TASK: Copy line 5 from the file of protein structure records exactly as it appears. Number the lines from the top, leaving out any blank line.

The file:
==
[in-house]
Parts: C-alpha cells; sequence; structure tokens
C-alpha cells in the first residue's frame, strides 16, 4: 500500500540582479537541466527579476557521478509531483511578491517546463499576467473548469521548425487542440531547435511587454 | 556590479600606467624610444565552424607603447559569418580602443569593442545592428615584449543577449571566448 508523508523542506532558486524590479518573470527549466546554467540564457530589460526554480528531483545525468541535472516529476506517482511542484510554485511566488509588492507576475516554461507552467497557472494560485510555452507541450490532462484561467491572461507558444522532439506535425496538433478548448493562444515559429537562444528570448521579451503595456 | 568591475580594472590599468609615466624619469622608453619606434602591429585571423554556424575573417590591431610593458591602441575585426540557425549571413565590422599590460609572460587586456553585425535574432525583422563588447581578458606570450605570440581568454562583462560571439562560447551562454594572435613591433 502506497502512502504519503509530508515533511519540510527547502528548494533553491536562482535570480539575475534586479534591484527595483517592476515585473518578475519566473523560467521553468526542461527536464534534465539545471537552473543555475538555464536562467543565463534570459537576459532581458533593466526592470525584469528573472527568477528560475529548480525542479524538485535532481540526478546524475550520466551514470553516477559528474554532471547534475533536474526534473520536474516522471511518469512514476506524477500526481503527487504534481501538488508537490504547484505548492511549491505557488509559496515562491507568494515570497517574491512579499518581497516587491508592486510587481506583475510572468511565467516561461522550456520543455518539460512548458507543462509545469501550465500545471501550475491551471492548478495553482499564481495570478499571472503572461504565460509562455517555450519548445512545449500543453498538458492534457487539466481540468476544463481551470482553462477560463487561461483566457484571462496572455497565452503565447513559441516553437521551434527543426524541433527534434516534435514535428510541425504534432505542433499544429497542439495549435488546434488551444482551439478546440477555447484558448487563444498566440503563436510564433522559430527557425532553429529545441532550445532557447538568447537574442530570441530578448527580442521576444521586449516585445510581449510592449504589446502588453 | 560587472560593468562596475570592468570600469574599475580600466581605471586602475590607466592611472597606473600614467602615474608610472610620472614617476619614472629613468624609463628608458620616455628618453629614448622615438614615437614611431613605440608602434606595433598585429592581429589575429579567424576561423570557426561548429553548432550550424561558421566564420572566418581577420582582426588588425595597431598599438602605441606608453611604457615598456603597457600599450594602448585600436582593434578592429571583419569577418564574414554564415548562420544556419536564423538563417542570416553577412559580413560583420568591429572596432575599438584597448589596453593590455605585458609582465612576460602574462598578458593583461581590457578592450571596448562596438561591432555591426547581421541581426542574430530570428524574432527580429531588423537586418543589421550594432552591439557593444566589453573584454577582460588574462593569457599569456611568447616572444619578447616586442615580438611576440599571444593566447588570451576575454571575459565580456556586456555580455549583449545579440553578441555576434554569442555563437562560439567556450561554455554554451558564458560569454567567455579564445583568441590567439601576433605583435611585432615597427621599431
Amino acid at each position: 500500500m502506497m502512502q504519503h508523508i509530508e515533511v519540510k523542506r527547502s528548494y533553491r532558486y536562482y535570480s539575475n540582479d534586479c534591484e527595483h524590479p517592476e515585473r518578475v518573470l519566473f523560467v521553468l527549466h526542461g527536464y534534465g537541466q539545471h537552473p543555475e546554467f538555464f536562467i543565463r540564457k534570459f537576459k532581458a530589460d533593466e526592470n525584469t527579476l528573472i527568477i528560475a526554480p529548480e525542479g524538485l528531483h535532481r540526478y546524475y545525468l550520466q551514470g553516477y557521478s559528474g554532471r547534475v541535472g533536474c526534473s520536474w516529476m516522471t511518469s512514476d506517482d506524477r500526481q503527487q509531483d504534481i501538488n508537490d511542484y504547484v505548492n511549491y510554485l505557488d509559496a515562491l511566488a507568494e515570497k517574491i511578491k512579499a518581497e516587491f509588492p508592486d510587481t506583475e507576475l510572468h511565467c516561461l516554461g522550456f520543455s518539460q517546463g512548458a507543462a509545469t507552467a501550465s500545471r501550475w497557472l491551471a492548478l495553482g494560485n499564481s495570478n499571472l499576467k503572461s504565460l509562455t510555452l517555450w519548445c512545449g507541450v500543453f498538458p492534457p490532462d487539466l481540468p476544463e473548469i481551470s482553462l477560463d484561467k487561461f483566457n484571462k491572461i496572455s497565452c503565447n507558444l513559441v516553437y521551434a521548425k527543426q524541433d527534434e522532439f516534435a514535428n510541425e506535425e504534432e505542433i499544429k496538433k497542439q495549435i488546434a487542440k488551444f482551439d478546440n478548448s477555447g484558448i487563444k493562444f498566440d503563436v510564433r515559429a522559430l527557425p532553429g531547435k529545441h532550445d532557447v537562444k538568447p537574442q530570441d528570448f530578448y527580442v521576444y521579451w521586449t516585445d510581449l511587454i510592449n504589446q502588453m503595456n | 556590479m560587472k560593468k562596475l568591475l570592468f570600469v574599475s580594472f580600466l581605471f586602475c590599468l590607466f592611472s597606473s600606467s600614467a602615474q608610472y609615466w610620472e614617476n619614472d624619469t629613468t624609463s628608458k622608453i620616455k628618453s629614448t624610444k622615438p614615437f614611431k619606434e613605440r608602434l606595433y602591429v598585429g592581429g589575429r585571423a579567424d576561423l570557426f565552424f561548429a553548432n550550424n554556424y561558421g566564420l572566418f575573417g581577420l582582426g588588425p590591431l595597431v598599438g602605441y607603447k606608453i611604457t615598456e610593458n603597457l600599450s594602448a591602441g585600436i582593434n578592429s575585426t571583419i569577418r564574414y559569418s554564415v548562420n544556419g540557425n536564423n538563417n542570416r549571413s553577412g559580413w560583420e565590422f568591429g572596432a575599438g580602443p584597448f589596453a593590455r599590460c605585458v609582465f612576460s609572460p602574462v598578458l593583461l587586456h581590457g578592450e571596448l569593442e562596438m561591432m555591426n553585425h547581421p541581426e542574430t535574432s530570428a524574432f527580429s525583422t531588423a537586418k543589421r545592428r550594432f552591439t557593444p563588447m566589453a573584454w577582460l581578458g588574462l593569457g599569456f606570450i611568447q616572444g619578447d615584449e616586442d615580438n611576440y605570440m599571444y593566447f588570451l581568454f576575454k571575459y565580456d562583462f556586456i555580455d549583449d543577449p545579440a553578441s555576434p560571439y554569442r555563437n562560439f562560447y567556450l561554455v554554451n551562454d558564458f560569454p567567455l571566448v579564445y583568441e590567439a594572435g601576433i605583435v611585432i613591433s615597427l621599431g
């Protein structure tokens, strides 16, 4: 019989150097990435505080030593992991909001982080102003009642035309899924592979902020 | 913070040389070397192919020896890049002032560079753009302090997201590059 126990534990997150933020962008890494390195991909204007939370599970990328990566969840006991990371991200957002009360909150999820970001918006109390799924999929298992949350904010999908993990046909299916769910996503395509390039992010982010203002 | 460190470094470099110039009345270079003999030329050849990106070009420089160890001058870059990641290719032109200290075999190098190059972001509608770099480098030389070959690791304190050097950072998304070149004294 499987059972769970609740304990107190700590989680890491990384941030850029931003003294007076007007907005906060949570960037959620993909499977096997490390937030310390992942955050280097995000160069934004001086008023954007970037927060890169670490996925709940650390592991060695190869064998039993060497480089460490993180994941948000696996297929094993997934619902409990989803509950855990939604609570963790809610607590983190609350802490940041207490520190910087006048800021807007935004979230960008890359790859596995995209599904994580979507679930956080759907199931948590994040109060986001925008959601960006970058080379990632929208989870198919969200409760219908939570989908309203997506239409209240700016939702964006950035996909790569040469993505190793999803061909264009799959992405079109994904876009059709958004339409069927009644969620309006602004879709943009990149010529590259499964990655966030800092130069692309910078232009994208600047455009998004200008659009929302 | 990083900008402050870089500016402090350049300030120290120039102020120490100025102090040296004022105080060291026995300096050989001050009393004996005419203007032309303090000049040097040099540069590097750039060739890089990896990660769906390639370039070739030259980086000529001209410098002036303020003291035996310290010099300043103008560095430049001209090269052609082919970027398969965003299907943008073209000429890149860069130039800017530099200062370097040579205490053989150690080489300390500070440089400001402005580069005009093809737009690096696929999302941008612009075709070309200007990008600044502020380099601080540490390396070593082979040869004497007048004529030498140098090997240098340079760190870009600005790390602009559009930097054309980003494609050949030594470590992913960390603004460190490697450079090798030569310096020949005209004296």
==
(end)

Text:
């Protein structure tokens, strides 16, 4: 019989150097990435505080030593992991909001982080102003009642035309899924592979902020 | 913070040389070397192919020896890049002032560079753009302090997201590059 126990534990997150933020962008890494390195991909204007939370599970990328990566969840006991990371991200957002009360909150999820970001918006109390799924999929298992949350904010999908993990046909299916769910996503395509390039992010982010203002 | 460190470094470099110039009345270079003999030329050849990106070009420089160890001058870059990641290719032109200290075999190098190059972001509608770099480098030389070959690791304190050097950072998304070149004294 499987059972769970609740304990107190700590989680890491990384941030850029931003003294007076007007907005906060949570960037959620993909499977096997490390937030310390992942955050280097995000160069934004001086008023954007970037927060890169670490996925709940650390592991060695190869064998039993060497480089460490993180994941948000696996297929094993997934619902409990989803509950855990939604609570963790809610607590983190609350802490940041207490520190910087006048800021807007935004979230960008890359790859596995995209599904994580979507679930956080759907199931948590994040109060986001925008959601960006970058080379990632929208989870198919969200409760219908939570989908309203997506239409209240700016939702964006950035996909790569040469993505190793999803061909264009799959992405079109994904876009059709958004339409069927009644969620309006602004879709943009990149010529590259499964990655966030800092130069692309910078232009994208600047455009998004200008659009929302 | 990083900008402050870089500016402090350049300030120290120039102020120490100025102090040296004022105080060291026995300096050989001050009393004996005419203007032309303090000049040097040099540069590097750039060739890089990896990660769906390639370039070739030259980086000529001209410098002036303020003291035996310290010099300043103008560095430049001209090269052609082919970027398969965003299907943008073209000429890149860069130039800017530099200062370097040579205490053989150690080489300390500070440089400001402005580069005009093809737009690096696929999302941008612009075709070309200007990008600044502020380099601080540490390396070593082979040869004497007048004529030498140098090997240098340079760190870009600005790390602009559009930097054309980003494609050949030594470590992913960390603004460190490697450079090798030569310096020949005209004296």